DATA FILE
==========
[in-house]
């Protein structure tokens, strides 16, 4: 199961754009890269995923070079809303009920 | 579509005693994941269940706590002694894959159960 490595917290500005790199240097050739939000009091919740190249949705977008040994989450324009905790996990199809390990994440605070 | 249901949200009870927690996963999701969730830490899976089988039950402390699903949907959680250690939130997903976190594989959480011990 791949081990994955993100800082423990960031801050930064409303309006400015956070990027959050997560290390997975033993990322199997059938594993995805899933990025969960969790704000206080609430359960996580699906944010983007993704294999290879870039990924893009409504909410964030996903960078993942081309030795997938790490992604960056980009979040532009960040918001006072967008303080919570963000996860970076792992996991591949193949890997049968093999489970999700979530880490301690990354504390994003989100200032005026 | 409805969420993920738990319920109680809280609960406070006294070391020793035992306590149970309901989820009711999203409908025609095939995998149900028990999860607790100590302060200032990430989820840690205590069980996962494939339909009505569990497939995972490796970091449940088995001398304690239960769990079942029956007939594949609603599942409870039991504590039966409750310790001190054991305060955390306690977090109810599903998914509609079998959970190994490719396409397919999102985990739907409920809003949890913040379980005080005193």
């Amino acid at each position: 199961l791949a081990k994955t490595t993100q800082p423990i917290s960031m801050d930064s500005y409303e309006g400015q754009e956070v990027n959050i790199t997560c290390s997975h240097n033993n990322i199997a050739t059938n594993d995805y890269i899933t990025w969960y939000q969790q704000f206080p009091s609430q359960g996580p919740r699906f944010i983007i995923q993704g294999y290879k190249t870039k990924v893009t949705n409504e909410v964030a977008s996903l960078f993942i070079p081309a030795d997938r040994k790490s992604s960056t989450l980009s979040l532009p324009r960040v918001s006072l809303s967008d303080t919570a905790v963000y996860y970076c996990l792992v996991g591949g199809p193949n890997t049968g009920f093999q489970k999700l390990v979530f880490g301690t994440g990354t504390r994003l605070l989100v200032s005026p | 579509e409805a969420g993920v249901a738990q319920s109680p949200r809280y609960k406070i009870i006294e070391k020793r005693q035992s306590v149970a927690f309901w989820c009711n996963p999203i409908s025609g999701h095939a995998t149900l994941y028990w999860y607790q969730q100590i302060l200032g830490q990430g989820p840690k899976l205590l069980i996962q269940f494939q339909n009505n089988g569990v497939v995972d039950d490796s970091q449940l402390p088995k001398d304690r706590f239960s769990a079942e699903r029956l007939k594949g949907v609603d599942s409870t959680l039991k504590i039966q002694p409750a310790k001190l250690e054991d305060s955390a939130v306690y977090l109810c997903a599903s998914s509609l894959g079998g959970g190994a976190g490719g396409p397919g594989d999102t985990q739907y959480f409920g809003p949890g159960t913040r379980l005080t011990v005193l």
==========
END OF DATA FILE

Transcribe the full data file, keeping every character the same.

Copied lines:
[in-house]
């Protein structure tokens, strides 16, 4: 199961754009890269995923070079809303009920 | 579509005693994941269940706590002694894959159960 490595917290500005790199240097050739939000009091919740190249949705977008040994989450324009905790996990199809390990994440605070 | 249901949200009870927690996963999701969730830490899976089988039950402390699903949907959680250690939130997903976190594989959480011990 791949081990994955993100800082423990960031801050930064409303309006400015956070990027959050997560290390997975033993990322199997059938594993995805899933990025969960969790704000206080609430359960996580699906944010983007993704294999290879870039990924893009409504909410964030996903960078993942081309030795997938790490992604960056980009979040532009960040918001006072967008303080919570963000996860970076792992996991591949193949890997049968093999489970999700979530880490301690990354504390994003989100200032005026 | 409805969420993920738990319920109680809280609960406070006294070391020793035992306590149970309901989820009711999203409908025609095939995998149900028990999860607790100590302060200032990430989820840690205590069980996962494939339909009505569990497939995972490796970091449940088995001398304690239960769990079942029956007939594949609603599942409870039991504590039966409750310790001190054991305060955390306690977090109810599903998914509609079998959970190994490719396409397919999102985990739907409920809003949890913040379980005080005193």
């Amino acid at each position: 199961l791949a081990k994955t490595t993100q800082p423990i917290s960031m801050d930064s500005y409303e309006g400015q754009e956070v990027n959050i790199t997560c290390s997975h240097n033993n990322i199997a050739t059938n594993d995805y890269i899933t990025w969960y939000q969790q704000f206080p009091s609430q359960g996580p919740r699906f944010i983007i995923q993704g294999y290879k190249t870039k990924v893009t949705n409504e909410v964030a977008s996903l960078f993942i070079p081309a030795d997938r040994k790490s992604s960056t989450l980009s979040l532009p324009r960040v918001s006072l809303s967008d303080t919570a905790v963000y996860y970076c996990l792992v996991g591949g199809p193949n890997t049968g009920f093999q489970k999700l390990v979530f880490g301690t994440g990354t504390r994003l605070l989100v200032s005026p | 579509e409805a969420g993920v249901a738990q319920s109680p949200r809280y609960k406070i009870i006294e070391k020793r005693q035992s306590v149970a927690f309901w989820c009711n996963p999203i409908s025609g999701h095939a995998t149900l994941y028990w999860y607790q969730q100590i302060l200032g830490q990430g989820p840690k899976l205590l069980i996962q269940f494939q339909n009505n089988g569990v497939v995972d039950d490796s970091q449940l402390p088995k001398d304690r706590f239960s769990a079942e699903r029956l007939k594949g949907v609603d599942s409870t959680l039991k504590i039966q002694p409750a310790k001190l250690e054991d305060s955390a939130v306690y977090l109810c997903a599903s998914s509609l894959g079998g959970g190994a976190g490719g396409p397919g594989d999102t985990q739907y959480f409920g809003p949890g159960t913040r379980l005080t011990v005193l």